Wednesday, 13 April 2011

Will missing people be the poor relation after police funding cuts?

As the new financial year dawns, we should soon start to see the real impact of the cuts to police funding announced by the Home Office last year.

The scale of the cuts is significant. Government
funding for police is to reduce by a fifth over the four years, starting with a six per cent reduction this financial year.

Hardly a week has passed over the last few months without debate over how these cuts can be managed and to what effect. How much room is there to make efficiency savings? How many jobs will be lost? Where will they be lost? If there is any such thing as the ‘front line’ – how much will it bear the brunt of the cuts?

There are many demands on police resources. Solving crime, ensuring our security, reducing crime and disorder, preventing harm and protecting vulnerable people are all competing for a slice of a diminishing pie. Some police functions may have to be sacrificed to maintain service in these key areas. No longer accepting reports of lost property is one such function jettisoned by West Midlands Police this week.

So what does this mean for the police response to missing persons? Will we start to see police forces turning away worried relatives of a missing person? Will we return to the days of a tacit ‘call us tomorrow if he hasn’t come home’ initial response?

Will the available resource start to determine the level of risk for a missing person, rather than the other way round? Will the dogs, divers and helicopters be deployed only in the most acute situations?

These are important questions, not least for relatives of missing people. If your car is stolen or your house is burgled, then in most cases you will, with time, move on. If someone dear to you goes missing, our experience is that very often you will not. Relatives need to know that everything that possibly could be done is being done to find their missing loved one. Uncertainty about the police response leads families to start undertaking enquiries themselves and erodes trust and confidence in the police.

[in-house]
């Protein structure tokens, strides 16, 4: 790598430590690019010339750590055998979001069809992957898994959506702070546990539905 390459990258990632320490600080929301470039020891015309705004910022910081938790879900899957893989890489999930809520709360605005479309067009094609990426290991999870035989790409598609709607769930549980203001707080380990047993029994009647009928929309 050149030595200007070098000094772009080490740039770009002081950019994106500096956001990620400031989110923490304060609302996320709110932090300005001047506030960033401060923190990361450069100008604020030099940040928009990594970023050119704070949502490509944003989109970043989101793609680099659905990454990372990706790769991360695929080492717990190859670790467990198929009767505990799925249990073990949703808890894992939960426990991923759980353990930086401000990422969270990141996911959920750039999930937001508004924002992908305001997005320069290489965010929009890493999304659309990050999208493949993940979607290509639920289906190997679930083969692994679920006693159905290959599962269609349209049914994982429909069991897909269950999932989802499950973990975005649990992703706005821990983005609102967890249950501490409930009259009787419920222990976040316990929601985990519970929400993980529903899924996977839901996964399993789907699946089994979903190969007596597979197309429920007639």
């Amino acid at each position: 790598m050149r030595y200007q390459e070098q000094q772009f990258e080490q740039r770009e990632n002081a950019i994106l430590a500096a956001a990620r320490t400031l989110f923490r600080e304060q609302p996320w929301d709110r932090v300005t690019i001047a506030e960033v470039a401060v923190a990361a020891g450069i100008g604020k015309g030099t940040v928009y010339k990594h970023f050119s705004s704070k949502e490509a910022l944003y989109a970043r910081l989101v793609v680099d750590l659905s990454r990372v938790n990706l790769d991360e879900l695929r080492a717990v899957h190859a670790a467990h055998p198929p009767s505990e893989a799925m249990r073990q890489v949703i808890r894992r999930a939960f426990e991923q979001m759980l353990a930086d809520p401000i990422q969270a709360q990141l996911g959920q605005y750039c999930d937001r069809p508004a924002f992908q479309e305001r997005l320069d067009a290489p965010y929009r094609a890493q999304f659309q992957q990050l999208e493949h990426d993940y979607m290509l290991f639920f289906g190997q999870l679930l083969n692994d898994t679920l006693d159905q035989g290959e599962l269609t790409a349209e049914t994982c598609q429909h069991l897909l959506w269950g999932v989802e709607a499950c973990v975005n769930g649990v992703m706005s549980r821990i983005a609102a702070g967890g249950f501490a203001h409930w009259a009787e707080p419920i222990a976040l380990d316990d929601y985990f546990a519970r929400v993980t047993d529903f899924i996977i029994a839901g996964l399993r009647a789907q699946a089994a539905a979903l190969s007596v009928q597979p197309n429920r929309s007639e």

Recent ACPO guidance, published at the end of 2010, doesn’t appear to be battening down the hatches for a reduction in what the public can expect. The guidance affirms: “Missing person investigations should be regarded as a high-risk area of policing and given appropriate levels of priority and resource”.

If resources are insufficient to sustain existing levels of response to missing incidents, then we need to have an open debate about what can be expected and of whom.

We will also need to be alert to opportunities to increase effectiveness with fewer resources. Can the search for missing people be improved by investing in new technologies? Can savings be made by streamlining publicity for missing people, and by making better use of Missing People’s services? There is already strong evidence that improved data collection, analysis and inter-agency working can relieve the burden of missing person incidents on police forces.

As we enter a new funding era, Missing People will continue to campaign for the resources to ensure the optimum response to missing people.

By Geoff Newiss
Director of Policy and Research
Missing People


  1. Indeed and if the NPIA Missing Persons Bureau is abolished who will take ownership of the Unidentified Database?

  2. Yes, this is a real concern.

    Most missing person incidents are responded to and resolved locally, without the need for forces to contact central agencies, such as the Missing Persons Bureau. However, thousands of people remain missing for longer than a few weeks, and in these cases it is imperative that records are available for checking against the database of unidentified bodies.

    This needs to happen at a national, and indeed international, level to ensure that families are not left in limbo when, in fact, the body of their missing relatives has been discovered.

    It is imperative that Government protects these vital central police functions in order that missing incidents are resolved quickly and relatives' suffering is not unnecessarily prolonged.

    Any views?


  3. What is needed is the government to ensure this is taken care of much as it is in the United States. See link

    We (families of the missing)won't get what we want unless we demand it.

  4. I absolutely agree - it seems the USA is leading the way in this area.


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